One of Silicon Valley’s most influential venture capitalists has seen the future of wearable computers and it is Apple.
Two minutes transcribed from Talent, TechTrends, and Culture, the final a16z podcast of 2018:
Q: What’s the potential in wearables?
A: I think the really big one right now is audio. Audio is on the rise and particularly Apple with the AirPods has hit just an absolute home run. It’s one of the most deceptive things because it’s just like this little product and how important could it be? I think it’s tremendously important. Because it’s basically a voice in your ear any time you want it. [emphasis mine]
I’ll give you just one random example. There are these new kinds of YouTube celebrities and everybody’s wondering where do people get all this spare time to watch all these YouTube videos and listen to all these YouTube people in the tens and tens of millions. The answer is they’re at work. (audience laughs) They’ve got a bluetooth thing in their ear and they’ve got a hat and it’s ten hours on the forklift. Ten hours of Joe Rogan.
That’s a big deal. A voice in your ear at all times.
And then of course speech as a UI is rapidly on the rise. So I think audio is going to be titanically important.
The second thing I would nominate for wearables is the concept of sensors on the body. Here the Apple Watch is clearly out in the lead with what they’re doing with the heartbeat sensor. But I think we’ll have a full complement of medical-grade sensors on our bodies—in a way that we’ve chosen to—over the next five or 10 years. I think we’ll get to the point where we’ll be able to do things like predict heat attacks and strokes before they happen.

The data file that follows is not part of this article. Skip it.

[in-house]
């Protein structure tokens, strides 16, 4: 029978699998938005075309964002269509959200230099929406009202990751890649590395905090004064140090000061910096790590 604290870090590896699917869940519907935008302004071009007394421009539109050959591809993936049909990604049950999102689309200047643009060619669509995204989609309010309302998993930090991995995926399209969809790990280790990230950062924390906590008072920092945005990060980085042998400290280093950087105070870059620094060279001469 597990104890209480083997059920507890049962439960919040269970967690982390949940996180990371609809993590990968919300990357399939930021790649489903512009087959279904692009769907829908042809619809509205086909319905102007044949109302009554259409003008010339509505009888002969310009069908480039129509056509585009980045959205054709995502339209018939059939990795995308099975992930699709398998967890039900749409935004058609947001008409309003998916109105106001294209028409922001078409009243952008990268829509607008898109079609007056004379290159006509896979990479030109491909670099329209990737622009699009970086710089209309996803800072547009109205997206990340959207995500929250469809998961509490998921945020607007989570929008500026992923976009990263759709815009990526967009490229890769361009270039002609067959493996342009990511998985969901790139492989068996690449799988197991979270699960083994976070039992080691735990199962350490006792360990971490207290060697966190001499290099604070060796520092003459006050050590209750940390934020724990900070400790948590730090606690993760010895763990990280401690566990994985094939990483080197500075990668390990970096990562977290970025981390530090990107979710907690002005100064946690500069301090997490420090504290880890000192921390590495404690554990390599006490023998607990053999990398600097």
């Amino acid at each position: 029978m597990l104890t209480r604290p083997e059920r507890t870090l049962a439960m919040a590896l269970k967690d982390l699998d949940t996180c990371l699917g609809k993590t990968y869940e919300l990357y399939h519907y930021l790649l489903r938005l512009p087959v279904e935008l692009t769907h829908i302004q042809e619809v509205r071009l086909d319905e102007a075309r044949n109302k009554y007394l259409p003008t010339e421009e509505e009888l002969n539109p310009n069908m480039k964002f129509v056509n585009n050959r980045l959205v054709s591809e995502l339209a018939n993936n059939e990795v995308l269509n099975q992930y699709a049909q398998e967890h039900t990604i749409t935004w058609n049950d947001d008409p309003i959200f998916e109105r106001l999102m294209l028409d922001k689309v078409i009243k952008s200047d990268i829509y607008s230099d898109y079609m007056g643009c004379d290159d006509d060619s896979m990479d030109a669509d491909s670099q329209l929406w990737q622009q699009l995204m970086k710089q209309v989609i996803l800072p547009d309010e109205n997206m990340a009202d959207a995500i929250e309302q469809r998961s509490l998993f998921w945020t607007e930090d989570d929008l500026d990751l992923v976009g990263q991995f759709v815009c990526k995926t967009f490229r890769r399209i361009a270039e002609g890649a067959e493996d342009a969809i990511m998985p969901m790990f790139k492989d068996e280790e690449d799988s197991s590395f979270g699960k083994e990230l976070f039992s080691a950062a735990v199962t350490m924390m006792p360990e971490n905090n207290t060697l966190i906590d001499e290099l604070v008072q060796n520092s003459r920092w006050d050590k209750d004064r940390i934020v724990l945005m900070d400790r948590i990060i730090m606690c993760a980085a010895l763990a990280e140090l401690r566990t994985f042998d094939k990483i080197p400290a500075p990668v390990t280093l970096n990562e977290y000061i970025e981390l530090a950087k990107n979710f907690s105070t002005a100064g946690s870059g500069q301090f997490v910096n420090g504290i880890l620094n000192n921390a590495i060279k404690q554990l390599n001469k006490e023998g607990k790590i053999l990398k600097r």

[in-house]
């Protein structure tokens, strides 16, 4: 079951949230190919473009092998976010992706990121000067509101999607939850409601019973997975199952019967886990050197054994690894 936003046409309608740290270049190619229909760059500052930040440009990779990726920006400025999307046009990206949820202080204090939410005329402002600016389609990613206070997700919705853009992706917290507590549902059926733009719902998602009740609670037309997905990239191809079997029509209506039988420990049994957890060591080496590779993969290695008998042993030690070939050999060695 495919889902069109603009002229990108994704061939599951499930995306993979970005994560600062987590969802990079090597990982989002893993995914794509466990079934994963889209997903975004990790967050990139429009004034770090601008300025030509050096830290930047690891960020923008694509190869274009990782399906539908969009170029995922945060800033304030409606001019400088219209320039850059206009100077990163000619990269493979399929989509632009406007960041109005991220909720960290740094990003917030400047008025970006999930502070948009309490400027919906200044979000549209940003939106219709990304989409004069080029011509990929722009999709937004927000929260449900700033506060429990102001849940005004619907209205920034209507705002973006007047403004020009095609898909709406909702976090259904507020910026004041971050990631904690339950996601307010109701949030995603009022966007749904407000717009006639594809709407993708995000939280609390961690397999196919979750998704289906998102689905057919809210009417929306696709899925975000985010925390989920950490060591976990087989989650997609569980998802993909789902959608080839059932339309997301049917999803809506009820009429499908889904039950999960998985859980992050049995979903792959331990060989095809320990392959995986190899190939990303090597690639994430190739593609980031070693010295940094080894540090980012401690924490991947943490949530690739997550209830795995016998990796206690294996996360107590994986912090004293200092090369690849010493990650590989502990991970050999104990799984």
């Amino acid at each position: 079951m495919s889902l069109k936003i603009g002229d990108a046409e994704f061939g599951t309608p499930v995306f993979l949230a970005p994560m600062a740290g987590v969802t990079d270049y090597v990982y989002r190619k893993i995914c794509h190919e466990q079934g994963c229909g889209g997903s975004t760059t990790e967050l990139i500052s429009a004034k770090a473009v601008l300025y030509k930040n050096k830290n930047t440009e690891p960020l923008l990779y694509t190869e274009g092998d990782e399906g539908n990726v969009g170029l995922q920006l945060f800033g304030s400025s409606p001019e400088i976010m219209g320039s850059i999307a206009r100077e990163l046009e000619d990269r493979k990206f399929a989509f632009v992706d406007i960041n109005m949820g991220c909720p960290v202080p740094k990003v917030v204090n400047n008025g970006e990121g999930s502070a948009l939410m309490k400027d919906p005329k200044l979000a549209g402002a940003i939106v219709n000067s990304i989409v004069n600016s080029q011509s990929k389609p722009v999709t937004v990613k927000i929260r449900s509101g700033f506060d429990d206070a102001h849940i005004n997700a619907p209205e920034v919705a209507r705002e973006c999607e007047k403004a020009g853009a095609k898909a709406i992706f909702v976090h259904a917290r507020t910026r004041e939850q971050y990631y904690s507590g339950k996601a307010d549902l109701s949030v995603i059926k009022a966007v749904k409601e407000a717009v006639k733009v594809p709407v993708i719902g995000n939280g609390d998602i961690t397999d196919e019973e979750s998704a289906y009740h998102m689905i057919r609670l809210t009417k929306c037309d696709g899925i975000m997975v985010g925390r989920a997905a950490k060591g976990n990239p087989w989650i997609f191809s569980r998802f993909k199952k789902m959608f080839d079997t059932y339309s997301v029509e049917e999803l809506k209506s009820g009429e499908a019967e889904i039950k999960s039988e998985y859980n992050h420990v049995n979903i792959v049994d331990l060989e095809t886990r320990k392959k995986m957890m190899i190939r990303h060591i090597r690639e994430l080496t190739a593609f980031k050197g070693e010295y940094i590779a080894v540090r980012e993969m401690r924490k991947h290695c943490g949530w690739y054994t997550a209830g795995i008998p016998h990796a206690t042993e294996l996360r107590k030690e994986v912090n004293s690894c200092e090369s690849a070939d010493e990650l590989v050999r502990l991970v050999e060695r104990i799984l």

Talk about a killer app! “Beep. I’m going to have a heart attack in four hours. Maybe I should drive to the hospital.”
The survival rate for heart attack in the hospital is like 99%. The survival rate for heart attack at home is like 50%. There’s an opportunity for a massive increase in quality of life with the sensor platforms that people are going to have.
Then I think optics are coming. It’s going to be a long road, but I think AR and VR are both going to work and I think we’re going to have heads-up displays.
My take: That’s just the Apple part. The other 36 minutes are pretty good too.
If you don’t know who Andreessen is or why his opinion matters, here’s the first paragraph of his Wikipedia entry:
Marc Lowell Andreessen is an American entrepreneur, investor, and software engineer. He is the co-author of Mosaic, the first widely used Web browser; co-founder of Netscape; and co-founder and general partner of Silicon Valley venture capital firm Andreessen Horowitz. He founded and later sold the software company Opsware to Hewlett-Packard. Andreessen is also a co-founder of Ning, a company that provides a platform for social networking websites. He sits on the board of directors of Facebook, eBay, and Hewlett Packard Enterprise, among others. Andreessen was one of six inductees in the World Wide Web Hall of Fame announced at the First International Conference on the World-Wide Web in 1994